Congelation ice

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39 mm newly formed clear ice on a lake in Sweden

Congelation ice is ice that forms on the bottom of an established ice cover.

Seawater[edit]

On seawater, congelation ice is ice that forms on the bottom of an established sea ice cover, usually in the form of platelets which coalesce to form solid ice.[1][2]

Only the water freezes to ice, the salt from the seawater is concentrated into brine, some of which is contained in pockets in the new ice. Due to the brine pockets, congelation ice on seawater is neither as hard nor as transparent as fresh water ice.[3]

Fresh water[edit]

On the surface of lakes, or other bodies of still, freshwater, Congelation ice is often called Black Ice. This ice has frozen without many air bubbles trapped inside, making it transparent. Its transparency reveals the colour, usually black, of the water beneath it, hence the name. This is in contrast to snow ice, sometimes called slush ice, which is formed when slush (water saturated snow) refreezes. Snow ice is white due to the presence of air bubbles.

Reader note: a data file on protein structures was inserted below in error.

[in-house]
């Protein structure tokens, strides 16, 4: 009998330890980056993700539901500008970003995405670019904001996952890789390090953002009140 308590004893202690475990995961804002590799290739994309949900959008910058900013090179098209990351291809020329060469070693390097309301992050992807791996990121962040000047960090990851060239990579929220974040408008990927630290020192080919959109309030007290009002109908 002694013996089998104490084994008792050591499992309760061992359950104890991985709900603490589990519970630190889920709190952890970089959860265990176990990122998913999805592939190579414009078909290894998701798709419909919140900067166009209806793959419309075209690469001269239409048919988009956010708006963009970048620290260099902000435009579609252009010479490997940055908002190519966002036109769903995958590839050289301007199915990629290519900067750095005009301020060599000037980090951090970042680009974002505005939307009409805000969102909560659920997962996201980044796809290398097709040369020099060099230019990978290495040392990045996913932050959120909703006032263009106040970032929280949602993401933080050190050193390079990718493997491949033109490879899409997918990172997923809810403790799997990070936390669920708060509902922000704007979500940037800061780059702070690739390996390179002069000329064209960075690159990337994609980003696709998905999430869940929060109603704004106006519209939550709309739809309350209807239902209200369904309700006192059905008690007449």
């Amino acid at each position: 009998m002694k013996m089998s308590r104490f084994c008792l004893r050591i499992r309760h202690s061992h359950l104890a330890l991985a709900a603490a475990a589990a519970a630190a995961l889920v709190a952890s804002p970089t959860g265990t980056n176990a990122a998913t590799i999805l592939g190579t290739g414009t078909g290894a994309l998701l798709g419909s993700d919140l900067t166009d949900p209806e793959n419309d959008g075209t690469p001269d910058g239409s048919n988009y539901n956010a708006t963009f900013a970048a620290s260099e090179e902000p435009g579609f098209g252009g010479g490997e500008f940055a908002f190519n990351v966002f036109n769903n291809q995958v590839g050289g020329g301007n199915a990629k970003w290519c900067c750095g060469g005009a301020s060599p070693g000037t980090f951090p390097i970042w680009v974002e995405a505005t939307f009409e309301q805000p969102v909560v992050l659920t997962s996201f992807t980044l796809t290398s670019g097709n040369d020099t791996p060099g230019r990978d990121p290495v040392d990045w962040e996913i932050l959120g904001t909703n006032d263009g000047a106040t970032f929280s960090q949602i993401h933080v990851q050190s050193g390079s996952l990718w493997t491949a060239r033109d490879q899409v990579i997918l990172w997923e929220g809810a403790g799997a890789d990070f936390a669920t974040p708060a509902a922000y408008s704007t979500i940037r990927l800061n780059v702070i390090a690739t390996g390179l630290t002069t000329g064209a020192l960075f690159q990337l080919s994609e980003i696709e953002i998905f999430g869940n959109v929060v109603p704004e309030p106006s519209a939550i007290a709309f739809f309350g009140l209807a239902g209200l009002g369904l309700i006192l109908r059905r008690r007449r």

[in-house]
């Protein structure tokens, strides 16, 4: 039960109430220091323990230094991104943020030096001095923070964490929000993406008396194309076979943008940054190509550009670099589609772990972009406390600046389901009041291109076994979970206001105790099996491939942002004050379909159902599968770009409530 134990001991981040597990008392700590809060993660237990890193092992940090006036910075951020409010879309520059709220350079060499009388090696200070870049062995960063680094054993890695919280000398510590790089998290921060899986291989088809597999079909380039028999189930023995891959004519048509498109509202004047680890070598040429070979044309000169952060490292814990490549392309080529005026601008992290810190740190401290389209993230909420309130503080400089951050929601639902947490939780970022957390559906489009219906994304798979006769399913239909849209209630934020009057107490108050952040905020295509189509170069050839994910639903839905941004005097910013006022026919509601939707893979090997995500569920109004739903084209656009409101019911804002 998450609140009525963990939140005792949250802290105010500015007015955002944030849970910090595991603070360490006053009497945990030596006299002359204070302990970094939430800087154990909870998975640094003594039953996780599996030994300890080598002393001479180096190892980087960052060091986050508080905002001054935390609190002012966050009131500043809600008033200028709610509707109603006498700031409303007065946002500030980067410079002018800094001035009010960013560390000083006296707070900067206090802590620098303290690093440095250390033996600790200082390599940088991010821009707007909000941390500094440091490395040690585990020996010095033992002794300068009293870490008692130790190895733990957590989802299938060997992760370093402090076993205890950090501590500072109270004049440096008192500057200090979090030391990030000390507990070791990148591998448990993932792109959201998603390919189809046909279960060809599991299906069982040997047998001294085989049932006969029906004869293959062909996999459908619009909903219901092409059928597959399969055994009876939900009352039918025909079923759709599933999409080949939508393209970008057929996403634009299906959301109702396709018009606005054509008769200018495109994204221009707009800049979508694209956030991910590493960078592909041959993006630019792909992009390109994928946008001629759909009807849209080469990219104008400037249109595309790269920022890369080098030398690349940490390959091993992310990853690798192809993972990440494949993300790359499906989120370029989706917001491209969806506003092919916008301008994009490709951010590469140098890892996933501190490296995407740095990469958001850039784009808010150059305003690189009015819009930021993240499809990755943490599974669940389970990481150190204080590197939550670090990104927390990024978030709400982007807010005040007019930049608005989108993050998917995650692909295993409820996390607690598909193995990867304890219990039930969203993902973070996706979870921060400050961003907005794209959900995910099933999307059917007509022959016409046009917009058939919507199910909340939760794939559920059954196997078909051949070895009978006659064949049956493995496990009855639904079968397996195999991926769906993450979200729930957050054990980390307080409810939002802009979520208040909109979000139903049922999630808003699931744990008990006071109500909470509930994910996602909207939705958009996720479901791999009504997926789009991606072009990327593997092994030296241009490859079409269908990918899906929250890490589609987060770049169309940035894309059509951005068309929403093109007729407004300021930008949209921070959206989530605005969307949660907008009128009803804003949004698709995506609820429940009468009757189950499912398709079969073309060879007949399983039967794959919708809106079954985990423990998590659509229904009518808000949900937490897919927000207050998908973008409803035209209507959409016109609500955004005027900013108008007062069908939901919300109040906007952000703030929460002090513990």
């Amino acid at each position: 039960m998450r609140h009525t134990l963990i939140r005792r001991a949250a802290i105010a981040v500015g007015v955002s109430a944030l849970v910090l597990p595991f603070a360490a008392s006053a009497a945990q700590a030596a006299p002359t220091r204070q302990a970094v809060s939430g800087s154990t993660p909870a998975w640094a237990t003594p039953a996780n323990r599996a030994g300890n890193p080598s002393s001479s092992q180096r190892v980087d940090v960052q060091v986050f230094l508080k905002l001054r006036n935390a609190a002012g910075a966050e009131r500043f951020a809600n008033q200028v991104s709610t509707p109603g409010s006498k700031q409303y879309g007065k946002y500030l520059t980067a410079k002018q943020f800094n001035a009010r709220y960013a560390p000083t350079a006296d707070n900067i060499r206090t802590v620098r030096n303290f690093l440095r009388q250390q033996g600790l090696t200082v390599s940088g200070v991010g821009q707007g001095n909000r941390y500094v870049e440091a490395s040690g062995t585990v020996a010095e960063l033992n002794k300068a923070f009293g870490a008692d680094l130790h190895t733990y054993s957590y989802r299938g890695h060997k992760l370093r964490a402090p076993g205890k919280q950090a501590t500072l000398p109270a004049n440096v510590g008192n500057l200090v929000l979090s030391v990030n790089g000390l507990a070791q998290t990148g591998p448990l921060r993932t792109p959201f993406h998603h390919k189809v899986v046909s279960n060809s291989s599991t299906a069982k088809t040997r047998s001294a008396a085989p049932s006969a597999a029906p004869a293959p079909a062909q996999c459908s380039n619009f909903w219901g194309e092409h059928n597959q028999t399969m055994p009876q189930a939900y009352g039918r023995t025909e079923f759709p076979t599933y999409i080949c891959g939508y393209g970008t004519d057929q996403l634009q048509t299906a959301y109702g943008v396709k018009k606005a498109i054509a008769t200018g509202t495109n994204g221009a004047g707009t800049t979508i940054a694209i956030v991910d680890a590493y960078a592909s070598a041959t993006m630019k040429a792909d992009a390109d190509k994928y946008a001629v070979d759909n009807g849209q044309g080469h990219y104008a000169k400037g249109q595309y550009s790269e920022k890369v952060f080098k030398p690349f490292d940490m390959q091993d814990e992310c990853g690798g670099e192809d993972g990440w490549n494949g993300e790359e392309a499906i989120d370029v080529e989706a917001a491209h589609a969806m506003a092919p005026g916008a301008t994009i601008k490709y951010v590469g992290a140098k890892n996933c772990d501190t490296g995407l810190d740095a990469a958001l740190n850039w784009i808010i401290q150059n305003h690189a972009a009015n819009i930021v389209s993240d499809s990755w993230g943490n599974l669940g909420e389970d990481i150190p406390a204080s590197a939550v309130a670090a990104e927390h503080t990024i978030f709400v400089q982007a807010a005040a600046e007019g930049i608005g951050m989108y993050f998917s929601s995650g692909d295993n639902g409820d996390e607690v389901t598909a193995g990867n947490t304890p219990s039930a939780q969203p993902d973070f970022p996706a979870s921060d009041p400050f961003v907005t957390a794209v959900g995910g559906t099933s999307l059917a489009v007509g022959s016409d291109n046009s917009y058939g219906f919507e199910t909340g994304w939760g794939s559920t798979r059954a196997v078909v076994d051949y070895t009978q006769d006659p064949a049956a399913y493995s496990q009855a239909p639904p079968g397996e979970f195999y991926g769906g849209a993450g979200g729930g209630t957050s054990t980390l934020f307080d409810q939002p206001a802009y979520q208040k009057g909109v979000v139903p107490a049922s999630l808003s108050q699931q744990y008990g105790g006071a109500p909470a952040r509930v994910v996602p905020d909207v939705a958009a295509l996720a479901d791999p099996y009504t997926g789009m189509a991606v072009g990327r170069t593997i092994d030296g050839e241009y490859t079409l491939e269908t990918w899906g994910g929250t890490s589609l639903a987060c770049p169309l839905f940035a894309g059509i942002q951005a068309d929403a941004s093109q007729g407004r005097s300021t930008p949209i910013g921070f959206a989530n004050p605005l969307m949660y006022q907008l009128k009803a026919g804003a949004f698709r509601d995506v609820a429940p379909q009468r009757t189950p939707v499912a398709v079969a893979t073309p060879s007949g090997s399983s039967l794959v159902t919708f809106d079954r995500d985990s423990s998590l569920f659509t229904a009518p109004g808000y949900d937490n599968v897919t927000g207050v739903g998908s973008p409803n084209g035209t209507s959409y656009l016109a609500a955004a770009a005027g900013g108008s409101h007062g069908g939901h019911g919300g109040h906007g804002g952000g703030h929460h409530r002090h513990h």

Black ice grows downward from the bottom of the existing ice surface. The growth rate of the ice is proportional to the rate that heat is transferred from the water below the ice surface to the air above the ice surface.[4] The total ice thickness can be approximated from Stefan's equation.

Black ice is very hard, strong and smooth, which makes it ideal for ice skating, skate sailing, ice yachting and some other ice sports.

Thin, clear ice also has acoustic properties which are useful to tour skaters. Skating on clear ice radiates a tone whose frequency depends on the thickness of the ice.[5]

References[edit]